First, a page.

California was a Hot Bed of Libertarianism

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Given the ideological condition of the Golden State today, it must’ve been the most-failed ideological movement in history

low angle photography of brown building with los angeles led sign
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My opinion of Gavin Newsom, Eric Garcetti, and other imbecilic politicians in California is strongly colored by Joe Rogan, who has an extremely low opinion of them. So whereas I view those politicians as megalomaniac frauds with low IQs, a person without the Rogan skew might just view them as megalomaniacs with low IQs.

I respect that.

Nowadays, when I hear “California,” I think, “beautiful land of sun and chains.”

It didn’t use to be that way. In fact, I just learned that LA and southern California in general used to be a hot-bed of libertarian activity, so much so that New Yorker Murray Rothbard moved to California in the late 1970s.

The following is lifted from Jeff Riggenbach’s Libertarian Tradition.

When I arrived in LA in 1972 . . . there was a restaurant on Wilshire Boulevard in Beverly Hills called — believe it or not — the Eater’s Digest, which reputedly belonged to a Galambosian, who made it available for libertarian meetings once or twice a month during evening hours when the restaurant was closed (the Eater’s Digest didn’t serve dinner, just breakfast and lunch). Harry Browne was on the New York Times bestseller list, Andrew J. Galambos was still giving his mysterious lectures under the auspices of his mysterious company, the Free Enterprise Institute.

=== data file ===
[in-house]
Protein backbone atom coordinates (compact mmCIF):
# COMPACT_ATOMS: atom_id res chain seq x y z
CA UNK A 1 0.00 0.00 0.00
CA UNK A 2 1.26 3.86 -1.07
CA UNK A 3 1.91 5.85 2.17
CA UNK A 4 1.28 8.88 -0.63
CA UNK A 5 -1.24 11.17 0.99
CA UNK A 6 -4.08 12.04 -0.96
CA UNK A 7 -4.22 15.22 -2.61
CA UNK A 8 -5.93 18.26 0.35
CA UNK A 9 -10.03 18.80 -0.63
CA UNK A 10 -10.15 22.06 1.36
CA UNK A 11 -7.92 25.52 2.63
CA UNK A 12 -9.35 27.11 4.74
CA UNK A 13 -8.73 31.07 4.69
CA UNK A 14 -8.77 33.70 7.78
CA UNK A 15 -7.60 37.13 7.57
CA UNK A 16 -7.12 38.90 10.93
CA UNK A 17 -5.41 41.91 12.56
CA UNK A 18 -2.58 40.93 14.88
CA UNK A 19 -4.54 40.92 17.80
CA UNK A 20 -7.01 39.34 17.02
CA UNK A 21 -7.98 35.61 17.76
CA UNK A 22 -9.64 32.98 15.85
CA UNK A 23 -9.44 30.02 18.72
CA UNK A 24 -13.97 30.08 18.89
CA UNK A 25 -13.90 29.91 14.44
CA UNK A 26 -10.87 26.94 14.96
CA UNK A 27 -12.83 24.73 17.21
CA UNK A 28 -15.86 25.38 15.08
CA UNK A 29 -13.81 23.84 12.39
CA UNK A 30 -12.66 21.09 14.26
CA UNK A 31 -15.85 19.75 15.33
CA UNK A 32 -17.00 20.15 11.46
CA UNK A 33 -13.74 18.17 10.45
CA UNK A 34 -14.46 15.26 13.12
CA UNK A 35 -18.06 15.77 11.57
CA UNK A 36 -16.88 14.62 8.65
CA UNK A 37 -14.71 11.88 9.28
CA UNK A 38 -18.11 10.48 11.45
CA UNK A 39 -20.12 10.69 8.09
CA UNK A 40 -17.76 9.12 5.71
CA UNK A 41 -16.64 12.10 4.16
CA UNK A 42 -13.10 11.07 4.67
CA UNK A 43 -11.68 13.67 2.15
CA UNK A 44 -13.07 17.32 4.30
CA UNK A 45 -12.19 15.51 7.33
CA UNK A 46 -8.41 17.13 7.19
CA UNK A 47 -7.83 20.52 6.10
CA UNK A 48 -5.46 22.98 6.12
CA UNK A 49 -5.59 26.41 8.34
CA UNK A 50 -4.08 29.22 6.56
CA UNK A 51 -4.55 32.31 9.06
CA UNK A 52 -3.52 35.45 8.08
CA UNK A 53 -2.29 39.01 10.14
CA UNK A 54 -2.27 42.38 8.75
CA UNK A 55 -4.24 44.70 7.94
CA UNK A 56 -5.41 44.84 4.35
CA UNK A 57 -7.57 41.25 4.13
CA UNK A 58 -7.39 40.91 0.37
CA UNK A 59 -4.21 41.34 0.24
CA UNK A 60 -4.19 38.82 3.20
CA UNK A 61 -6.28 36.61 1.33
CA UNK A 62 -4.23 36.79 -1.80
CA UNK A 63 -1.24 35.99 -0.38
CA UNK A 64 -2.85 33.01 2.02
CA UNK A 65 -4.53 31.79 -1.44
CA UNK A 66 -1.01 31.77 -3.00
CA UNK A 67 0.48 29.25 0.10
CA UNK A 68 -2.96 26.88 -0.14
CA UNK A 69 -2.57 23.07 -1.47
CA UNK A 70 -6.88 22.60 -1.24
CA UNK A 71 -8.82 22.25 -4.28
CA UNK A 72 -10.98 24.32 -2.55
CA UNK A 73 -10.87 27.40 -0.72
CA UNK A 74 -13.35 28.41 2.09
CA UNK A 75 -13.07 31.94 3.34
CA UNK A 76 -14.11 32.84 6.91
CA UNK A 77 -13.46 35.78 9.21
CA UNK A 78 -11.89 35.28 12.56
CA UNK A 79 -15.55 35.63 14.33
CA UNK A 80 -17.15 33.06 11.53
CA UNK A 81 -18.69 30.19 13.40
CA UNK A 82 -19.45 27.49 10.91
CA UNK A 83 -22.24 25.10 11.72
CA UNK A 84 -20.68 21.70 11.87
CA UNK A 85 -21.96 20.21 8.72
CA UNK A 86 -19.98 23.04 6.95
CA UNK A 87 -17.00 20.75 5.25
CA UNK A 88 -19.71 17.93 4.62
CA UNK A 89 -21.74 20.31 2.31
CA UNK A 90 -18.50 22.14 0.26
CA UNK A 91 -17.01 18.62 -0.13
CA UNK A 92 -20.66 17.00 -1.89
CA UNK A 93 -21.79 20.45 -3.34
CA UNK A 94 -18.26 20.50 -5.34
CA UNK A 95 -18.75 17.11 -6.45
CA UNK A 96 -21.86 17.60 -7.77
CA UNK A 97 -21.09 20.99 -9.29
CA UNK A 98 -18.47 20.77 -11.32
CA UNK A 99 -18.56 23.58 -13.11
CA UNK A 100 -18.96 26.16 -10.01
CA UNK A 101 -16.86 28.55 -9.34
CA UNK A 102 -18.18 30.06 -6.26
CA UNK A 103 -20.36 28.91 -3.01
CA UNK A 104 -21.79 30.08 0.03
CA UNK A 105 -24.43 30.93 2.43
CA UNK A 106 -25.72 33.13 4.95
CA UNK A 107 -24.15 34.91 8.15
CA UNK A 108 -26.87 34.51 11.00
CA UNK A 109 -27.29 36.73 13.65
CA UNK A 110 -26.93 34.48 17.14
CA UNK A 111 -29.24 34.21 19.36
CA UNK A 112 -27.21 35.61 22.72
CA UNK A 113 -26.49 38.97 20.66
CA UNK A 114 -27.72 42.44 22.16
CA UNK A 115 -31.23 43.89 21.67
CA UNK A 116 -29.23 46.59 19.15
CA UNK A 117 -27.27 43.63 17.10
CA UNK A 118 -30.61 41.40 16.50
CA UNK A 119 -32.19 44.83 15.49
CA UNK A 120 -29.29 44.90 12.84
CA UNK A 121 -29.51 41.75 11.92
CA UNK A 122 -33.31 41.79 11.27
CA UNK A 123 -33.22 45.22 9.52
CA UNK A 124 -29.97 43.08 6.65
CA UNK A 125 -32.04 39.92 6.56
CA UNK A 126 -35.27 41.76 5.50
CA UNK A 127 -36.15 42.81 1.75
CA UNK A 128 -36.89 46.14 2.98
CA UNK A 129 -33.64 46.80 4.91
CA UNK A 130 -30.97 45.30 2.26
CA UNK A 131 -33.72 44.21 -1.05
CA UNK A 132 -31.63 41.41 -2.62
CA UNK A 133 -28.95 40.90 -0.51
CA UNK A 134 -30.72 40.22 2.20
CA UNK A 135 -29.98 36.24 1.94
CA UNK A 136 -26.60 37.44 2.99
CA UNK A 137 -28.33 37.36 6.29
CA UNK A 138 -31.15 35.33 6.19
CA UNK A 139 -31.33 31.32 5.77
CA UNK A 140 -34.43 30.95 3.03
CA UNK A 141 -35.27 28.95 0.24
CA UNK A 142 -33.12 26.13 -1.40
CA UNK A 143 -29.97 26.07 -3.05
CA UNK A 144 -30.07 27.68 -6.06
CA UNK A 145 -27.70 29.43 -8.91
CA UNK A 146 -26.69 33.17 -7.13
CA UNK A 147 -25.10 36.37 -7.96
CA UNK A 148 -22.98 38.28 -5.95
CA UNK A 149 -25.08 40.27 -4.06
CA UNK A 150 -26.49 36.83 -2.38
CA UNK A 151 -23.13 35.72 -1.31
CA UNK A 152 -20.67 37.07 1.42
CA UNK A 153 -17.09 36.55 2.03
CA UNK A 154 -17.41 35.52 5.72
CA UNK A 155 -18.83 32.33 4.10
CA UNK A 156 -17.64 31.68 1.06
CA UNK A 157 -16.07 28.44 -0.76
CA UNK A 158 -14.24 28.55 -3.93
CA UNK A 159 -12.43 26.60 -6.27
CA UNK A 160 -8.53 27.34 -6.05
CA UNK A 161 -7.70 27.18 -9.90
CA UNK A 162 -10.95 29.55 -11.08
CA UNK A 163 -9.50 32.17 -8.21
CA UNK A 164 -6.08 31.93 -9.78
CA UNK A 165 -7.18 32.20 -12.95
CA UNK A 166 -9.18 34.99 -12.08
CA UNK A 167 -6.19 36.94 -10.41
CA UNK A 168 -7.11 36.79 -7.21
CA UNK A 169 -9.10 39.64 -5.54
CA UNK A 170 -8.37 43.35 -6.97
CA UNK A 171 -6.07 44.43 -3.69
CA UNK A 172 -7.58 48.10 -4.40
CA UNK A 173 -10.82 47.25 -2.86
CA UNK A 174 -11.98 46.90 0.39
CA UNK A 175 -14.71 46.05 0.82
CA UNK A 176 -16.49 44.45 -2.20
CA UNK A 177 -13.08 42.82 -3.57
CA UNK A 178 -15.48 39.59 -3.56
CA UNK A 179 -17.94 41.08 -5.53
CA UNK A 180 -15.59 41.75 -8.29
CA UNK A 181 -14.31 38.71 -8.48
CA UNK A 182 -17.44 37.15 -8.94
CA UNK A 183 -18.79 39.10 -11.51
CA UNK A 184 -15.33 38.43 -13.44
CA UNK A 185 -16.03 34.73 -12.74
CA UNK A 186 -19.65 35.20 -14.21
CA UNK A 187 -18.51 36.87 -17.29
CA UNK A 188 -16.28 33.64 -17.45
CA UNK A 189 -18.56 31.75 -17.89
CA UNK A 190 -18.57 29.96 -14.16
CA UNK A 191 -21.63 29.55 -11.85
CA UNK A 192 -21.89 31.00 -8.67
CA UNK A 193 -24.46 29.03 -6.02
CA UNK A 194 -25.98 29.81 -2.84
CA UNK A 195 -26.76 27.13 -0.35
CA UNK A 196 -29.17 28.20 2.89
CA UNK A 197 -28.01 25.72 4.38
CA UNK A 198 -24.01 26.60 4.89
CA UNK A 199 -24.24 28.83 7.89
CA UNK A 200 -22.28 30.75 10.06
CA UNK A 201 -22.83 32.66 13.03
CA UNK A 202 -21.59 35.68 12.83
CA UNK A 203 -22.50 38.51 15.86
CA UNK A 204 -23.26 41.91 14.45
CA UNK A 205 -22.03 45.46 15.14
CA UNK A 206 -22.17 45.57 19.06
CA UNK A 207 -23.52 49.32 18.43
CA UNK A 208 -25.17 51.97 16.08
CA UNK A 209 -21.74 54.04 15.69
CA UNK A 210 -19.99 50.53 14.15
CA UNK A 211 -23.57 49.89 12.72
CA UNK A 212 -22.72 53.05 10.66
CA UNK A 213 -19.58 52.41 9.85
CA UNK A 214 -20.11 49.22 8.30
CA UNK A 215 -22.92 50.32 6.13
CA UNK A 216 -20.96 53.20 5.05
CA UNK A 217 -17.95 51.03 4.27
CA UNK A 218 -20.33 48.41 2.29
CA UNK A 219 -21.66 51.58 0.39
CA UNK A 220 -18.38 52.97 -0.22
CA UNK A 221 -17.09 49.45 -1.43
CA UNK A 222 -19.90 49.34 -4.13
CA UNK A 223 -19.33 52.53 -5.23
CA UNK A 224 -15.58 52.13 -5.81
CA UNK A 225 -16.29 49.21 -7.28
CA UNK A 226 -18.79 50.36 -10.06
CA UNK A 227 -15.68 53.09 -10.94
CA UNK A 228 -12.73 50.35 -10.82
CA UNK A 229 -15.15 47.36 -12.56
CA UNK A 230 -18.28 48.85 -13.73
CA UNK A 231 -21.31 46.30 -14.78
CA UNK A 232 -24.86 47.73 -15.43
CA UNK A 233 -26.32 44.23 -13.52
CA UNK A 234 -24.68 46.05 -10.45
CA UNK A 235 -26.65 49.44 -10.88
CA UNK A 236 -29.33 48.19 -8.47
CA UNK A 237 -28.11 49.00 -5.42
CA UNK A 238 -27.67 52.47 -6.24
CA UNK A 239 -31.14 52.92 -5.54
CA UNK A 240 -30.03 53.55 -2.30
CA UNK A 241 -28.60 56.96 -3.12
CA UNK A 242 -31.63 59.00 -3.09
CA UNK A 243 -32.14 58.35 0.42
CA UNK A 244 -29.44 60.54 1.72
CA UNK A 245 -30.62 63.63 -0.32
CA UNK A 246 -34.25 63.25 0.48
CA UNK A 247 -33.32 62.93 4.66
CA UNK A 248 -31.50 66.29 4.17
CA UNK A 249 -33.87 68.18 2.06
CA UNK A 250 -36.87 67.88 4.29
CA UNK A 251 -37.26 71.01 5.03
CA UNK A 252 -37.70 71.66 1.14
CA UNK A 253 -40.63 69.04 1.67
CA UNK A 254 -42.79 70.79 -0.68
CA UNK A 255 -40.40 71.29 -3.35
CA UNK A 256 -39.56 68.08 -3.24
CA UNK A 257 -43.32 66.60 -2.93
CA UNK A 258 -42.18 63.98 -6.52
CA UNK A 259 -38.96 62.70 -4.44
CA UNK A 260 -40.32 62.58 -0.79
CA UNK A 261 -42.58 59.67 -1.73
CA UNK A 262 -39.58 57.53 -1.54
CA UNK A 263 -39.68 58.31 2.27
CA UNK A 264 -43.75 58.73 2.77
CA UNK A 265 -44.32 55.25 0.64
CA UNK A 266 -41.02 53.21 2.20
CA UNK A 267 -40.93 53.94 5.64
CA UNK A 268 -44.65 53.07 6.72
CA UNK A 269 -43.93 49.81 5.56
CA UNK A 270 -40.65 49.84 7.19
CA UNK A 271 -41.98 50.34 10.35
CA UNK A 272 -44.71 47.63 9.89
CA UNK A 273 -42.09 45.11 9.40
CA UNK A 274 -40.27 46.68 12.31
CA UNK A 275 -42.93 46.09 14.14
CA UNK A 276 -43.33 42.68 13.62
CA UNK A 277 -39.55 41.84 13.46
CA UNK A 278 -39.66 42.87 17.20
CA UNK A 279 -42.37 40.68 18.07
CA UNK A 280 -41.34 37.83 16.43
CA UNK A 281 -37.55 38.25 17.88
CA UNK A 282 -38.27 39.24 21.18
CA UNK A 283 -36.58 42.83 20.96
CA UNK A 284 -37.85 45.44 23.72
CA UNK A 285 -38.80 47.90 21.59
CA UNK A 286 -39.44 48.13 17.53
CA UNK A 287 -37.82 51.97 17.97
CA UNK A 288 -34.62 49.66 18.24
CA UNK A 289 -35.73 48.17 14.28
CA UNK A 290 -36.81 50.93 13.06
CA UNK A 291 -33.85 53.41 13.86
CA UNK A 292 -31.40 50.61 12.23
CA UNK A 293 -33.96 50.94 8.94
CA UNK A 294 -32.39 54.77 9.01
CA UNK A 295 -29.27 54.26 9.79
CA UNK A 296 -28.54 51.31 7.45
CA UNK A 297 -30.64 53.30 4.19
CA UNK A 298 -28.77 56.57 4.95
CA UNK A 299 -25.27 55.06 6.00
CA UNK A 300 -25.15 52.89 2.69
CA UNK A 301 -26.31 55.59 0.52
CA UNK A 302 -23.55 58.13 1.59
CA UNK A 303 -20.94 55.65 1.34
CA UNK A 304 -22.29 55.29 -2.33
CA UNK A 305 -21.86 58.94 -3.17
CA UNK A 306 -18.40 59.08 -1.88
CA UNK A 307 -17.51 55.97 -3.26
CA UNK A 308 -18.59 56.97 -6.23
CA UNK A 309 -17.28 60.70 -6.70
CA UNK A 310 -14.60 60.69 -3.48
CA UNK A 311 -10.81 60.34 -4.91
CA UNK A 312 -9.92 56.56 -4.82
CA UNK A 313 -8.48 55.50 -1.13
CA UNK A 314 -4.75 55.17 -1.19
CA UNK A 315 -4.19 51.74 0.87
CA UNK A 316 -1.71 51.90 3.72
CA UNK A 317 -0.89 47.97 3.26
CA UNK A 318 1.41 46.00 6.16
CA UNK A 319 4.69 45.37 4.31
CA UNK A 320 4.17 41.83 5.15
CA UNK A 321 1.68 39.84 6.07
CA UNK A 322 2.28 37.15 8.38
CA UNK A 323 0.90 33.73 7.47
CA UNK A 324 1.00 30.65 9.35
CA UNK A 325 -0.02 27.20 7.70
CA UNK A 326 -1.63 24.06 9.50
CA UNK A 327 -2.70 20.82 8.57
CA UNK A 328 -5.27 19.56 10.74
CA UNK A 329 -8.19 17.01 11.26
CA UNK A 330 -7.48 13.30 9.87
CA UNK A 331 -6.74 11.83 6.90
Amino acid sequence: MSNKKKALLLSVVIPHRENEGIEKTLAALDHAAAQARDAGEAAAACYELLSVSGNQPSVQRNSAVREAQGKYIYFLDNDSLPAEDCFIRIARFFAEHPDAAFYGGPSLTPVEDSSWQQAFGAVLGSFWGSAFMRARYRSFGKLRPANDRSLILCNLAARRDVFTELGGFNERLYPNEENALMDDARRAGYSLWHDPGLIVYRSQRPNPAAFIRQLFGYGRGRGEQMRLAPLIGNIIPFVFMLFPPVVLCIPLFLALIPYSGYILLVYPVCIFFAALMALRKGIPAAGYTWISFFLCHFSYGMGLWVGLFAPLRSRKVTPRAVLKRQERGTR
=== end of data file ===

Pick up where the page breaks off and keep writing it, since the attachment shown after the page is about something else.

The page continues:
There was Objectivist activity in LA in the early seventies as well. Ayn Rand was still in New York, but Barbara Branden was in LA, running Academic Associates out of an office on Melrose Avenue in Hollywood. Up the hill, on Sunset Boulevard, Nathaniel Branden and Roger Callahan were practicing psychotherapy with Objectivist overtones.

Robert LeFevre was in the LA area in the early seventies, too; technically, of course, he was in Orange County, just down the road a piece.

And just up the road a piece, in Santa Barbara, libertarians were publishing Reason magazine, the closest thing to a professionally written and edited and published monthly magazine that the movement had seen since around the time of World War II.

Durk Pearson and Sandy Shaw, meanwhile, under the pseudonyms Skye D’Aureous and Natalee Hall, were publishing the defiantly amateurish but indispensable Libertarian Connection right in LA itself. Pearson took courses from Galambos and later conveyed much information about the ideas in those courses to a Michigan libertarian named Morris Tannehill, who wrote them up, along with his wife Linda, in a notorious book called The Market for Liberty.

Recent additions to the LA libertarian social scene in 1972 included young Canadian couple, Mark Corske and Donna Rasnake, who claimed to have ghostwritten Harry Browne’s new book, How I Found Freedom in an Unfree World, based on a series of extensive interviews they had conducted with the “author.”

Yet another new addition to the vibrant local libertarian social scene in LA and vicinity would suddenly emerge a few years down the road, in 1975 — Samuel Edward Konkin III, who, almost immediately upon his arrival in town, began publishing New Libertarian Weekly, the first modern libertarian publication to attempt so frequent a publication schedule … and Konkin managed to get an issue out every week for two full years before announcing that he was converting to magazine format and a monthly publication schedule.

In short, LA was to the libertarian movement in the 1970s what New York had been to the libertarian movement in the 1950s and 1960s — the principal center of libertarian intellectual activity and libertarian political activism in the United States.

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